Imagine, the new image generation engine from meta

Meta released yesterday a pretty nice new image generation engine As for more demo related to generative AI recently (in my case, connecting from Canada, all generative demos from Google like Bard or Meta can not be accessed), you will have to be connected from the validated countries to have access to it . Currently, Imagine Meta is only accessible from US.

It is included in the new demo page announced by Meta : To close out the year, we’re testing more than 20 new ways generative AI can improve your experiences across Facebook, Instagram, Messenger, and WhatsApp — spanning search, social discovery, ads, business messaging and more.

In this post we only present the generative module for image, but there is many others interesting tools promoted (see the list here).

a futuristic car driven by an extraterrestrial entity

As in the illustration 2, bellow, we can see that the engine (apparently trained on Instagram pictures) do not interpret easily some complex requests (in this example the futuristic depiction is not processed). The usual difficulty for those models to depict fingers that is now completely removed from Midjourney is still present with this version of the facebook model.

2 : some futuristic dressed people in a london pub from the 18th century. In the background we see the streets of london with people 

But – even if the semantic content of the sentences is not fully interpreted – the creativity and the aesthetic is impressive as we can see in the illustration 3.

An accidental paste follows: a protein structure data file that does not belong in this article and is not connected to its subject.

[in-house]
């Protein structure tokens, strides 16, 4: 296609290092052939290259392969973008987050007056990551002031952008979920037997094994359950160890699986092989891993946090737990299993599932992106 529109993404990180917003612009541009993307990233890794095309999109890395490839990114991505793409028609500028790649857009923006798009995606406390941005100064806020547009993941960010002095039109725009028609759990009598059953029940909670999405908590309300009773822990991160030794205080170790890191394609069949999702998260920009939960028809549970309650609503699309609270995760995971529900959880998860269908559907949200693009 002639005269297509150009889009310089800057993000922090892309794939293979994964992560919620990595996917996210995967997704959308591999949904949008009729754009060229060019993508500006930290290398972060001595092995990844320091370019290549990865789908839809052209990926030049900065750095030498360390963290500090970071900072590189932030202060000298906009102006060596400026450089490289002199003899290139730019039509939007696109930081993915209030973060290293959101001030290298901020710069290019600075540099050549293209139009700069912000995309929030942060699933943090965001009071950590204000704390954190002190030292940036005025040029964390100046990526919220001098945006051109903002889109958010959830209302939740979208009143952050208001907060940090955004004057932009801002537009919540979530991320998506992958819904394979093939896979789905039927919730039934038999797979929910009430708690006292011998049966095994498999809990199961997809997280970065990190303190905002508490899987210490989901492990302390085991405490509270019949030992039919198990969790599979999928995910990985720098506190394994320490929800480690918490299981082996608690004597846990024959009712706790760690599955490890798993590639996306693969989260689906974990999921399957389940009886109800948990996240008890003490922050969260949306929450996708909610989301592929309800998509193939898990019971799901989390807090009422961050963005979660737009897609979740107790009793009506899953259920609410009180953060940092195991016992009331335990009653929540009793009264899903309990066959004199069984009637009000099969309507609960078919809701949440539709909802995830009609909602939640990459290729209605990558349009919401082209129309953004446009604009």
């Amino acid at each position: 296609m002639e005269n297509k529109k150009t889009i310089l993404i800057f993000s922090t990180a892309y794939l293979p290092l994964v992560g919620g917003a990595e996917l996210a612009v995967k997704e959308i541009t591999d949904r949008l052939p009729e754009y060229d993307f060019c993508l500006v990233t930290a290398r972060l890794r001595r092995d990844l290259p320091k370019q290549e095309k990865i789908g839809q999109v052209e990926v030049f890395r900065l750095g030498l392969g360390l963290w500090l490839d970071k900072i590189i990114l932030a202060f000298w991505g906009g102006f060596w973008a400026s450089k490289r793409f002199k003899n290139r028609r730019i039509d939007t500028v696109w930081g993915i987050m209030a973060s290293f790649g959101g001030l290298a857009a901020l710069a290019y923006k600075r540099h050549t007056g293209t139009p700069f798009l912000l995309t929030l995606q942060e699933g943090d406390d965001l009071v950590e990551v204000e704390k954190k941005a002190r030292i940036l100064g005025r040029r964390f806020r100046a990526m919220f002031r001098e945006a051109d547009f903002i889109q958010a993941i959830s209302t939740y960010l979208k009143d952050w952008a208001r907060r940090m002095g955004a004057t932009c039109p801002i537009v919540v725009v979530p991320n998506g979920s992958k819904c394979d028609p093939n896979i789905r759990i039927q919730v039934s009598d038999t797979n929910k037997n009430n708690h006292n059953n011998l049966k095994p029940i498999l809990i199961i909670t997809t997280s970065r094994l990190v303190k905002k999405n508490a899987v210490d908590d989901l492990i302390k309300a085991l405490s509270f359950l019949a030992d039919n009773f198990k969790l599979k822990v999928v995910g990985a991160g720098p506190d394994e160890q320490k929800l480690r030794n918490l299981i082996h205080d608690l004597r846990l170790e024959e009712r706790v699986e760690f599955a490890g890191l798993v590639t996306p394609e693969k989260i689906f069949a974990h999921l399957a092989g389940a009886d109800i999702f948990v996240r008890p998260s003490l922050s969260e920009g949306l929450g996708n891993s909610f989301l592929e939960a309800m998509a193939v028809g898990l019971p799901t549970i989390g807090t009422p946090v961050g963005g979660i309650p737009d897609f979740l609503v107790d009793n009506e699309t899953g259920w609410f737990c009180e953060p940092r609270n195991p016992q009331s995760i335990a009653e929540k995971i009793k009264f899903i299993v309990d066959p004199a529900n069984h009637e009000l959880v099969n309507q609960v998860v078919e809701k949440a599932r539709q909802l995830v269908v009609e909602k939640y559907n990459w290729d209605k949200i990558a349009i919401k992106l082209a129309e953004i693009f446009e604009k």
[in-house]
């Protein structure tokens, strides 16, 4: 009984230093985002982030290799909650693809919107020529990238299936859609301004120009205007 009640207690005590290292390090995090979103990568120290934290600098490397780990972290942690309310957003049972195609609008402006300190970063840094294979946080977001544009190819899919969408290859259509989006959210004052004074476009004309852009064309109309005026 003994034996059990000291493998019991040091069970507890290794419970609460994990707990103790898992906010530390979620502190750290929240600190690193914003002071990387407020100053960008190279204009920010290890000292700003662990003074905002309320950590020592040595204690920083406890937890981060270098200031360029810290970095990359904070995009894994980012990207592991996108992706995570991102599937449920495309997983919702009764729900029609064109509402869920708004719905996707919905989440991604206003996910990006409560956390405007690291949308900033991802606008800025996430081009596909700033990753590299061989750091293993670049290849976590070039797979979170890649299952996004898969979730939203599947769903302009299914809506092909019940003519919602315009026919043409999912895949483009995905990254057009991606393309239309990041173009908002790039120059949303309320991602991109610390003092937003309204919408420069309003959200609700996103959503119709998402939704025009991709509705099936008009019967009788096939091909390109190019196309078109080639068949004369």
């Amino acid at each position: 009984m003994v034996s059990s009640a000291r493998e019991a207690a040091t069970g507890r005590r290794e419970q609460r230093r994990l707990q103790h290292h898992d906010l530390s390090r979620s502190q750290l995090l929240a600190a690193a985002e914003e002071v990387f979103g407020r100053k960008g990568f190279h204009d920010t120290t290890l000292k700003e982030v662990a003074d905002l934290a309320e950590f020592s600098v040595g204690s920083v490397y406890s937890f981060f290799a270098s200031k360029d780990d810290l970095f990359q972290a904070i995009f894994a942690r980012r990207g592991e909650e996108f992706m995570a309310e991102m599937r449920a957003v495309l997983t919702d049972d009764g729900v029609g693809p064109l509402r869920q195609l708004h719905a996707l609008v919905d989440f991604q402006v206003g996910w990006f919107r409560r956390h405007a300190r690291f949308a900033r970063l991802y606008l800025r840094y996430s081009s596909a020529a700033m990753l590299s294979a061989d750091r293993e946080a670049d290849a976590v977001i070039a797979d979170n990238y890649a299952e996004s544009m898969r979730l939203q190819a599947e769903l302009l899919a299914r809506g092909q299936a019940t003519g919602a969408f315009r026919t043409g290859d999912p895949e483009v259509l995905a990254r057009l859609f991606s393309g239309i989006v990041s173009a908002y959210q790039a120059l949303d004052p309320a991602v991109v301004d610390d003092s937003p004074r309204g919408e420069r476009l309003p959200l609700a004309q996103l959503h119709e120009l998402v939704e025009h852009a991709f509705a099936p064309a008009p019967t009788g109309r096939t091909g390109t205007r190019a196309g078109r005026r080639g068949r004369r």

3 : a modern city in the african jungle where everybody have the head of an animal  

Imagine uses Emu technology, the image foundation model of Meta. It is said that Meta used 1.1 billion publicly visible Facebook and Instagram images to train the model. Previously, Meta’s version of this technology—using the same data—was only available in messaging and social networking apps such as Instagram.

Arstechnica explain to us that If you’re on Facebook or Instagram, it’s quite possible a picture of you (or that you took) helped train Emu. In a way, the old saying, “If you’re not paying for it, you are the product” has taken on a whole new meaning. Although, as of 2016, Instagram users uploaded over 95 million photos a day, so the dataset Meta used to train its AI model was a small subset of its overall photo library. Lets see if a hack comes in literature that will allow to reverse engineer Emu and its training corpora !

Meta published a research paper on Emu, available here and they give a lot of details on how they constructed and trained their system. The abstract of the paper with some information on training data and performances is bellow. Emu is based on a latent diffusion model with an emphasis on fine tuning. Approach involves a knowledge
learning stage followed by a quality-tuning stage (see section 3 of the meta paper).

Emu: Enhancing Image Generation Models Using Photogenic Needles in a Haystack

Abstract : 
Training text-to-image models with web scale image-text pairs enables the generation of a wide range of visual concepts from text. However, these pre-trained models often face challenges when it comes to generating highly aesthetic images. This creates the need for aesthetic alignment post pre-training. In this paper, we propose quality-tuning to effectively guide a pre-trained model to exclusively generate highly visually appealing images, while maintaining generality across visual concepts. Our key insight is that supervised fine-tuning with a set of surprisingly small but extremely visually appealing images can significantly improve the generation quality. We pre-train a latent diffusion model on 1.1 billion image-text pairs and fine-tune it with only a few thousand carefully selected high-quality images. The resulting model, Emu, achieves a win rate of 82.9% compared with its pre-trained only counterpart. Compared to the state-of-the-art SDXLv1.0, Emu is preferred 68.4% and 71.3% of the time on visual appeal on the standard PartiPrompts and our Open User Input benchmark based on the real-world usage of text-to-image models. In addition, we show that quality-tuning is a generic approach that is also effective for other architectures, including pixel diffusion and masked generative transformer models.

You can experiment the tool (with the proper geographic localization) at